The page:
Diaries: January 1978

Number two in the ongoing series of exploring my old diaries. In January of 1978, I’d be just ten years old.

Ten was my first birthday back in Canada, after three years in Australia — winter activities instead of pool parties. I went to bed early the night before my birthday because I was kinda sick. When I woke up, I came downstairs. My parents were sitting on the built-in couches (white painted wooden frames that my father built, black, wide-wale corduroy cushions that my mother sewed, total 70s awesomeness). I sat down and waited. But they didn’t say anything about my birthday and no presents materialized. I thought they were messing with me. So I gave expectant looks, made what I thought were leading comments. Still nothing. What were they waiting for?

For my birthday. I’d only slept for a couple of hours.

We went to the planetarium for my party. I think the next year was my famous ice skating followed by decorating and filling of gingerbread sleigh party. Now that I’ve tried to make gingerbread houses my own kids, I am forever in awe of my mother for hand cutting those 7 sleighs.

Anyway, back to the diaries:

1/24/78: Yesterday, R. and I danced to Shaun Cassady record the she had gotten for her birthday.

1/25/78: This morning when I woke up my room looked like I had my door closed. Rainy day. Snow night.

1/26/78: Today we had a blizzard. In Ohio it was -100F because of the wind. We had a hard time going home. J.B. acted like she was the boss of the whole world.

So that’s a little slice of me at 10: dancing to embarrassing pop records, early writerly pretensions, and social drama. I believe my cousin R and I even wrote a fan letter to Shaun Cassidy. “Da Do Ron Ron” loomed large in all our social gatherings that year. At my cousin Esther’s birthday that month, we danced to it in a wild circle, weaving around the South African rugs and drums in her living room.

The second entry is me trying to describe the quality of the light on that dim morning. Had I yet read Anne of Green Gables? At some point, I went around constantly describing my world as if Anne were seeing it and describing it in her fanciful, flowery 1908 way, but this is too early for that.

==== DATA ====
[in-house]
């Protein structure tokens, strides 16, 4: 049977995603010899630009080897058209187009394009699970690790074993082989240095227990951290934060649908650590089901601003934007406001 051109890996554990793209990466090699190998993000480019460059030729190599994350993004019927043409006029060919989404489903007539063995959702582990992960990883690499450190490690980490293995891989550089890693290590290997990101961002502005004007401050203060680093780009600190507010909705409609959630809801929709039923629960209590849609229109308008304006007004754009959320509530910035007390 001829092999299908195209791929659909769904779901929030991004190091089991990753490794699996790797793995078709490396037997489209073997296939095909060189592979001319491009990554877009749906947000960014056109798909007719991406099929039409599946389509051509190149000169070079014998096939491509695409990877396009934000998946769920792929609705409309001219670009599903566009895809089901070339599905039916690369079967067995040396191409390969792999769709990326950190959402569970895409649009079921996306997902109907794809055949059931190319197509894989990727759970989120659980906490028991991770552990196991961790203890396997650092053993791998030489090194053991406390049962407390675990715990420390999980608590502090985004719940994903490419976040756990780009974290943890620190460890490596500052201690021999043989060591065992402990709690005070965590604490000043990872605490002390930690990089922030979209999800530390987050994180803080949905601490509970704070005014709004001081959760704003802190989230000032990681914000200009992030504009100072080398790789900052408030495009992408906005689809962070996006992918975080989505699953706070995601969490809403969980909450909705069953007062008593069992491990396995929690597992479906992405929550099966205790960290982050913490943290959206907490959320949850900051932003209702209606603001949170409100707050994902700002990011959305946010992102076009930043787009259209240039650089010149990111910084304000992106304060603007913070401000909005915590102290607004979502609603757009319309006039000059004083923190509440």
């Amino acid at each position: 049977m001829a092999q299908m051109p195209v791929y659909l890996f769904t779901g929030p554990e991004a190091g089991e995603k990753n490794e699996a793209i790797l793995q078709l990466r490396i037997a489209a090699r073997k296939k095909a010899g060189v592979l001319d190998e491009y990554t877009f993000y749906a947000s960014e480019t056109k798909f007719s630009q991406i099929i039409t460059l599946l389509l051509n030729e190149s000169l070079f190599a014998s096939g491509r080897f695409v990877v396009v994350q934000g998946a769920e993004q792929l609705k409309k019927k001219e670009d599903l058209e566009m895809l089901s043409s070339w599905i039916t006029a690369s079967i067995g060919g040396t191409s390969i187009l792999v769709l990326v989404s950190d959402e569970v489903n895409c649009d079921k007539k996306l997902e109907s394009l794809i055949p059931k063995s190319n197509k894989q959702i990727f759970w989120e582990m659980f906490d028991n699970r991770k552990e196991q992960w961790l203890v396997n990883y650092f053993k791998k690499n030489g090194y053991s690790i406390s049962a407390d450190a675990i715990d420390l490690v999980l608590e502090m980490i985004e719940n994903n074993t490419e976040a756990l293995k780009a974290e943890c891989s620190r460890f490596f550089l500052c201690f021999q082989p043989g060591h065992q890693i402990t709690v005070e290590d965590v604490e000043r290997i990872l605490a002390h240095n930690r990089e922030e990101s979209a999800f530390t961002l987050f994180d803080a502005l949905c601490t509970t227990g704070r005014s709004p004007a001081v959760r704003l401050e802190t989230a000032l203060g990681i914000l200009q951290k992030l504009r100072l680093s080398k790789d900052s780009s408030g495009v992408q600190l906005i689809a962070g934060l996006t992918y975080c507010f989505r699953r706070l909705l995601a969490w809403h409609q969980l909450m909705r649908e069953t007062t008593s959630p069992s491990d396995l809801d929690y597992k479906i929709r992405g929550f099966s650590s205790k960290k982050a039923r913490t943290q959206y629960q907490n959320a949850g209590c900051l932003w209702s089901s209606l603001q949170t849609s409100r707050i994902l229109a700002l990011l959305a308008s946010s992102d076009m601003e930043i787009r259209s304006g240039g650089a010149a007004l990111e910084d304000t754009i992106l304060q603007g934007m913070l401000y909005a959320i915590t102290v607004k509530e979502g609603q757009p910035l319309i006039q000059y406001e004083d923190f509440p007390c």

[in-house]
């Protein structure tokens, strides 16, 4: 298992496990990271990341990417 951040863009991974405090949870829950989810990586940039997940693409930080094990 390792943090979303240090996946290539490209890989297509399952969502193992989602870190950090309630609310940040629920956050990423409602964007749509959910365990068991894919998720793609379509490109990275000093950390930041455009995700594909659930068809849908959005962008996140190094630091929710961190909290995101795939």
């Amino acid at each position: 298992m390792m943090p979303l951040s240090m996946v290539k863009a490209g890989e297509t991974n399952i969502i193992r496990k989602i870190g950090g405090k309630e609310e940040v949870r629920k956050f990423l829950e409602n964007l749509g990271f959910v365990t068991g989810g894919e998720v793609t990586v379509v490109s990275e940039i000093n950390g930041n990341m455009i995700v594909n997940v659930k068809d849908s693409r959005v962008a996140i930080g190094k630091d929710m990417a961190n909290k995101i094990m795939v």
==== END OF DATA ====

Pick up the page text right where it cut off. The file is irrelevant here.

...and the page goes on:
The last entry shows the Canadian toughness. There was a blizzard and school was not cancelled. No, indeed, we went home on the streetcar and then subway from our tiny Christian school just like normal, although we would’ve had to wade through drifts and keep walking against wind and shove our way through adults on their commutes.

The difficulties of this situation were not, however, enough to stop our little group from irritating each other. This is yet another reminder to let my kids complain about other kids and get all heated up about things that happen on the playground or in the classroom without needing to comment or provide perspective.

That last one is the toughest for me. I want to provide the perspective of my years and knowledge to moderate their extreme views of other children. But they’re kids. Most of my attempts will only cause them to never tell me anything ever again or to always go away when they want to talk. I’ve been working on reigning that in (except for calling kids “stupid;” I draw a hard line on that one). So this perspective I’m gaining on myself is teaching me how not to force perspective on my kids. How’s that for circular?

My next diaries entry will take us into excruciating territory: ten-year-old romance. Can’t wait.

In the meantime, enjoy this photo of the couch I described above and me at another birthday:

Voice: 12-year-old me

What did you love more than anything on earth when you were twelve?

Here are some things I loved when I was twelve: horses, Jesus, my friend Elizabeth’s older brother Dan, sitting on my window sill and reading L.M. Montgomery, pretending I was a baton twirler with a broomstick in the basement.

I loved my period. Somewhere, there’s a journal entry that waxed rhapsodic about how it was a wonderful gift from God. I keep looking for it in my papers, but I think I threw it away in my teenage years in a fit of eye rolling over my childhood earnestness.

I loved my phone, which I’d gotten by keeping my room spotlessly neat and clean for six weeks. My parents had read that doing something for six weeks made it a habit. Not so much. I got the phone and quickly went back to my extreme slobbish ways.